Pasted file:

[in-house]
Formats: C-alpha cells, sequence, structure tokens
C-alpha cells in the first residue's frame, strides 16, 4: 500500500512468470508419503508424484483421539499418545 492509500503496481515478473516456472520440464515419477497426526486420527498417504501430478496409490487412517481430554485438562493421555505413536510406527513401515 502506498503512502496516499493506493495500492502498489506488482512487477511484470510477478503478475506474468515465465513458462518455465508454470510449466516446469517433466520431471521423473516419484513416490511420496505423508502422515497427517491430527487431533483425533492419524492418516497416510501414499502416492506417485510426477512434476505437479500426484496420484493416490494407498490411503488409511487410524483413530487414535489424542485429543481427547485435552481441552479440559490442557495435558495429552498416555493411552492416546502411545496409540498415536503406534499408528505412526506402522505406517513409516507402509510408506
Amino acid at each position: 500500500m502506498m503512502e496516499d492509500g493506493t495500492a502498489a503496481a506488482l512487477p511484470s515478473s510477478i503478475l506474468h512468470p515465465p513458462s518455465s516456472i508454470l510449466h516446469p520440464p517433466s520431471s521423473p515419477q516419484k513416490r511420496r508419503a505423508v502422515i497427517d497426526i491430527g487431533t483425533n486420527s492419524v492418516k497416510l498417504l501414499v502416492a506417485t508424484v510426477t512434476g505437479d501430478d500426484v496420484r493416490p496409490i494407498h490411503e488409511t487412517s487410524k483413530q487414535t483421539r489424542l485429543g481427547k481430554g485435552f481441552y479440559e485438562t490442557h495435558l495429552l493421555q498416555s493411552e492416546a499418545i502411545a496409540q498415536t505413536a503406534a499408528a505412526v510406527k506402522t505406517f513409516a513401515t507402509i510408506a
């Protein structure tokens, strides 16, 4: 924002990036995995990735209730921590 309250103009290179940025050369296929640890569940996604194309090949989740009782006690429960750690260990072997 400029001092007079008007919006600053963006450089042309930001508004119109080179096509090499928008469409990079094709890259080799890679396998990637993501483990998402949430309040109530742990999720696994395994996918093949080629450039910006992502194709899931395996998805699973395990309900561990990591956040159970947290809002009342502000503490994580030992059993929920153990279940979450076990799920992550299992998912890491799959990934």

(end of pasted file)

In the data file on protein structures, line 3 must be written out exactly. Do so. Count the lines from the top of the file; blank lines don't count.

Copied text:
C-alpha cells in the first residue's frame, strides 16, 4: 500500500512468470508419503508424484483421539499418545 492509500503496481515478473516456472520440464515419477497426526486420527498417504501430478496409490487412517481430554485438562493421555505413536510406527513401515 502506498503512502496516499493506493495500492502498489506488482512487477511484470510477478503478475506474468515465465513458462518455465508454470510449466516446469517433466520431471521423473516419484513416490511420496505423508502422515497427517491430527487431533483425533492419524492418516497416510501414499502416492506417485510426477512434476505437479500426484496420484493416490494407498490411503488409511487410524483413530487414535489424542485429543481427547485435552481441552479440559490442557495435558495429552498416555493411552492416546502411545496409540498415536503406534499408528505412526506402522505406517513409516507402509510408506